A surveyor firm was not found liable for a shop sign, which fell and caused serious injury to the passer-by claimants, following a “shop front” inspection, says appeal court.
At the original hearing, where the claimants brought proceedings against the shop-owner and a firm of surveyors who had inspected the shop awning for damage, the judge found the shop-owner and the surveyors to be liable. A third party involved in the shop front renovation was also given entitlement to claim from the surveyors.
At the appeal hearing, the surveyors disputed that they owed a “duty of care” to the claimants or the shop-owner. The defendants argued that the original verdict was based on the judge appearing to have acted on the assumption that they had been instructed to inspect the shop-front on behalf of the shop-owner.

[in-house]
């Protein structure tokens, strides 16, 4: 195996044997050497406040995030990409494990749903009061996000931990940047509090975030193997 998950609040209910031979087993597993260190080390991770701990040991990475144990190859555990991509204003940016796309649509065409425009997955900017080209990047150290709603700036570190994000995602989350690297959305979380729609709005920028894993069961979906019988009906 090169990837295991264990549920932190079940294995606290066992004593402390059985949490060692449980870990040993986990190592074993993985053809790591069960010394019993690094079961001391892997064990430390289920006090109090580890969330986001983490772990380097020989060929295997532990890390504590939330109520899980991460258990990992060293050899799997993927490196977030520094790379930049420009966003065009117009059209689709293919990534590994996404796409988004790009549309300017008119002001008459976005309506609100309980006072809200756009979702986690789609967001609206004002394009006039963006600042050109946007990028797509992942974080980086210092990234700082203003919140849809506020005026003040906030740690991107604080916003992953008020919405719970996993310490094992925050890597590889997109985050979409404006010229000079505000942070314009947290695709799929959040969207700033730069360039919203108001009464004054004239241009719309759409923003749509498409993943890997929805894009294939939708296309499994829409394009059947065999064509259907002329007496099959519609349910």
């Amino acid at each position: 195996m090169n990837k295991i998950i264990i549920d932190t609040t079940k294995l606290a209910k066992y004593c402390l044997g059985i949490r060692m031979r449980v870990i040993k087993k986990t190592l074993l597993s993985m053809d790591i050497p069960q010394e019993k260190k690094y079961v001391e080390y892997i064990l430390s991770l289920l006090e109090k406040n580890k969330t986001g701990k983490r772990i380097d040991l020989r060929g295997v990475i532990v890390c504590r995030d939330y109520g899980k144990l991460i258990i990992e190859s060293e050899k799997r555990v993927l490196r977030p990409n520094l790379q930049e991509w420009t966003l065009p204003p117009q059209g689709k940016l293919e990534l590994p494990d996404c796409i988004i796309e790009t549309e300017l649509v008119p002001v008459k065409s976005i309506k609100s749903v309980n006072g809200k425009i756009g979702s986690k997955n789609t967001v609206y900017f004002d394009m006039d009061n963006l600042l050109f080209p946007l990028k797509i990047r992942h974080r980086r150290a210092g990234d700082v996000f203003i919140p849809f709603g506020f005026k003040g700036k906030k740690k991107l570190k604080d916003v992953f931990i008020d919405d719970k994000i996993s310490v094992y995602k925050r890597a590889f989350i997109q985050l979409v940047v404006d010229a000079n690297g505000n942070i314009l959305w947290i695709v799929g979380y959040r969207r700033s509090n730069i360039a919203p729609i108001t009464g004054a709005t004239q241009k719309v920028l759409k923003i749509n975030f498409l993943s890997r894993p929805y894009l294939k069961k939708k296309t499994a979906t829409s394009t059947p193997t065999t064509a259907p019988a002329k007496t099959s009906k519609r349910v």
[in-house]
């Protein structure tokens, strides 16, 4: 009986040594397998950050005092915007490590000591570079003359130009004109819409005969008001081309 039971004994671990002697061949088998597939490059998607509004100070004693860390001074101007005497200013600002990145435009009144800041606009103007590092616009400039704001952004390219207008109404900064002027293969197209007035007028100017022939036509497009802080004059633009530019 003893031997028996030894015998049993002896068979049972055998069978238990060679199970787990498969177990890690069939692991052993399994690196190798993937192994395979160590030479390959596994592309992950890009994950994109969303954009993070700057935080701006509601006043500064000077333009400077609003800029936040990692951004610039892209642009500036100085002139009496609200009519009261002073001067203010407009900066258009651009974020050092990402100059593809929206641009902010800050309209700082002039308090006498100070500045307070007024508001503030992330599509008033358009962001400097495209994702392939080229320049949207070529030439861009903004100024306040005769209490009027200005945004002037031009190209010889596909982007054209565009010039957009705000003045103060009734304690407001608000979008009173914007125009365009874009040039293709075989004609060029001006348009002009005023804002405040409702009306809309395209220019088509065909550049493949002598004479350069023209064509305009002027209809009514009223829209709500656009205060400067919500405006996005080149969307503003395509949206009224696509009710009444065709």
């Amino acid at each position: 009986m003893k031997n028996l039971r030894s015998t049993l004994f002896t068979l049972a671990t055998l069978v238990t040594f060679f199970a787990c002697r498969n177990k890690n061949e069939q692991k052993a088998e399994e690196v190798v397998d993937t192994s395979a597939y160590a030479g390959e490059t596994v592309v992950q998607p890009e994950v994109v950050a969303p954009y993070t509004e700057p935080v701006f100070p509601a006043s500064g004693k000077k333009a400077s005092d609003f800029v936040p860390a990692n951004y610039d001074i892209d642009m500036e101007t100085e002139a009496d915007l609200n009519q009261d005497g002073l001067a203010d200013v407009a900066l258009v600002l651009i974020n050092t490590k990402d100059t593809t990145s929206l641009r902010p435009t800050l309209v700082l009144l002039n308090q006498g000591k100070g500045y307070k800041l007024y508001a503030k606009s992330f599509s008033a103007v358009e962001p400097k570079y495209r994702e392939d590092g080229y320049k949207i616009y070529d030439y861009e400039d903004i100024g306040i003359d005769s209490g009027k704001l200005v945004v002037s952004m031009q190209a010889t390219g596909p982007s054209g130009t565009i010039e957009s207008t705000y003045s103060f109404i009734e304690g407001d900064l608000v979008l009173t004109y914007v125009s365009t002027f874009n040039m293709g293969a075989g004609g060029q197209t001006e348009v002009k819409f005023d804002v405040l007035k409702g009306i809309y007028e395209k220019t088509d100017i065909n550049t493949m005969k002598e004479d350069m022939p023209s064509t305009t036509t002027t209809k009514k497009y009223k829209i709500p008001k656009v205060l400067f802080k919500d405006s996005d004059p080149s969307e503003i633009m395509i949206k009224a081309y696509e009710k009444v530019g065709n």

In fact, following a complaint, the shop owner had requested the surveyors to just investigate damage caused to the shop front awning by the landlords’ workmen. The surveyors had not been asked to inspect the awning to ensure that it was not dangerous to passers-by.
The surveyor defendants also argued that they did not owe a duty of care to the shop-owner as they had been instructed as the landlord’s “agent” rather than as a surveyor, and not instructed to assess the condition of the shop front in general.
The court heard that if the surveyors had been asked to inspect the awning to ensure that it was not dangerous to passers-by then “a sufficient degree of proximity” - the closeness or directness between the particular parties, course of action and the loss and injury sustained - would have existed. However in this case, this causal relationship had not been sufficiently established.
The shop-owner had pressed the surveyor’s as the landlord’s agent to ensure that the awning problem was resolved. Consequently, the evidence did not suggest that it was reasonable for the shop-owner to rely on the surveyor’s report and the judge at the original hearing had placed too much weight on foreseeability.